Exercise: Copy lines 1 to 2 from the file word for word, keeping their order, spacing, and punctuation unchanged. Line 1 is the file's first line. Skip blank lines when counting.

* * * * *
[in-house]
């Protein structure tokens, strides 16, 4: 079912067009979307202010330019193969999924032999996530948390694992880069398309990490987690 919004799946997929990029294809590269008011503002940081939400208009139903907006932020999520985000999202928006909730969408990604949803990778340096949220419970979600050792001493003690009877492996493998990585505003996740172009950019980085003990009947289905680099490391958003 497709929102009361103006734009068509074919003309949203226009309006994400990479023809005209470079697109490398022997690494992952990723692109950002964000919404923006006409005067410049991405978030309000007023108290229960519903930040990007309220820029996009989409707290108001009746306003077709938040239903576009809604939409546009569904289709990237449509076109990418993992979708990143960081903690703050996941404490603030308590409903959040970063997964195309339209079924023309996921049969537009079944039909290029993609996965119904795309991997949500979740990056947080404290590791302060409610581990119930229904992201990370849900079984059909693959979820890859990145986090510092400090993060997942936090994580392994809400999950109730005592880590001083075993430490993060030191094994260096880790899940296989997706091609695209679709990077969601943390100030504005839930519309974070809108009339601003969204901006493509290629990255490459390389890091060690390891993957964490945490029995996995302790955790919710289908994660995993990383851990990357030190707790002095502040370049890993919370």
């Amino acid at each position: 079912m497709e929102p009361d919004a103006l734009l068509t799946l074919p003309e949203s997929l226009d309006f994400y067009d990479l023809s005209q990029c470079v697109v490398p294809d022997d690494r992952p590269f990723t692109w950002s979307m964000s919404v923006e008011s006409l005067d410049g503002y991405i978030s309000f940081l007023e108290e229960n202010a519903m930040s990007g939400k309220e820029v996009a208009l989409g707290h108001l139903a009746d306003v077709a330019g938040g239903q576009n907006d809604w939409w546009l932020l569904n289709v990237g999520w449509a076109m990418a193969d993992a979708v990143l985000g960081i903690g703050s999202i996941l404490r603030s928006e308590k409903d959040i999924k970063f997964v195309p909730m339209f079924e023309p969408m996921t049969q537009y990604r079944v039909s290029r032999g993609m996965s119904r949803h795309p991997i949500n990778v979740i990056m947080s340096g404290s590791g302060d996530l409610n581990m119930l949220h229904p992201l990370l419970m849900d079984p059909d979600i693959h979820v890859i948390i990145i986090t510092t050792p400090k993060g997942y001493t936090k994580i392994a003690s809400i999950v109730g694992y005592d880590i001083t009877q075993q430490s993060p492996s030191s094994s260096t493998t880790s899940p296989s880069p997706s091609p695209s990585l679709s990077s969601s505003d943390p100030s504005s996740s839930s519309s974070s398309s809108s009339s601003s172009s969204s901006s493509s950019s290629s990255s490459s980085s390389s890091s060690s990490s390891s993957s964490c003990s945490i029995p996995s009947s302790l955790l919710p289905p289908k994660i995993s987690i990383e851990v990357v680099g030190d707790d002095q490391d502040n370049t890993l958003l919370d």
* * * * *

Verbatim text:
[in-house]
């Protein structure tokens, strides 16, 4: 079912067009979307202010330019193969999924032999996530948390694992880069398309990490987690 919004799946997929990029294809590269008011503002940081939400208009139903907006932020999520985000999202928006909730969408990604949803990778340096949220419970979600050792001493003690009877492996493998990585505003996740172009950019980085003990009947289905680099490391958003 497709929102009361103006734009068509074919003309949203226009309006994400990479023809005209470079697109490398022997690494992952990723692109950002964000919404923006006409005067410049991405978030309000007023108290229960519903930040990007309220820029996009989409707290108001009746306003077709938040239903576009809604939409546009569904289709990237449509076109990418993992979708990143960081903690703050996941404490603030308590409903959040970063997964195309339209079924023309996921049969537009079944039909290029993609996965119904795309991997949500979740990056947080404290590791302060409610581990119930229904992201990370849900079984059909693959979820890859990145986090510092400090993060997942936090994580392994809400999950109730005592880590001083075993430490993060030191094994260096880790899940296989997706091609695209679709990077969601943390100030504005839930519309974070809108009339601003969204901006493509290629990255490459390389890091060690390891993957964490945490029995996995302790955790919710289908994660995993990383851990990357030190707790002095502040370049890993919370």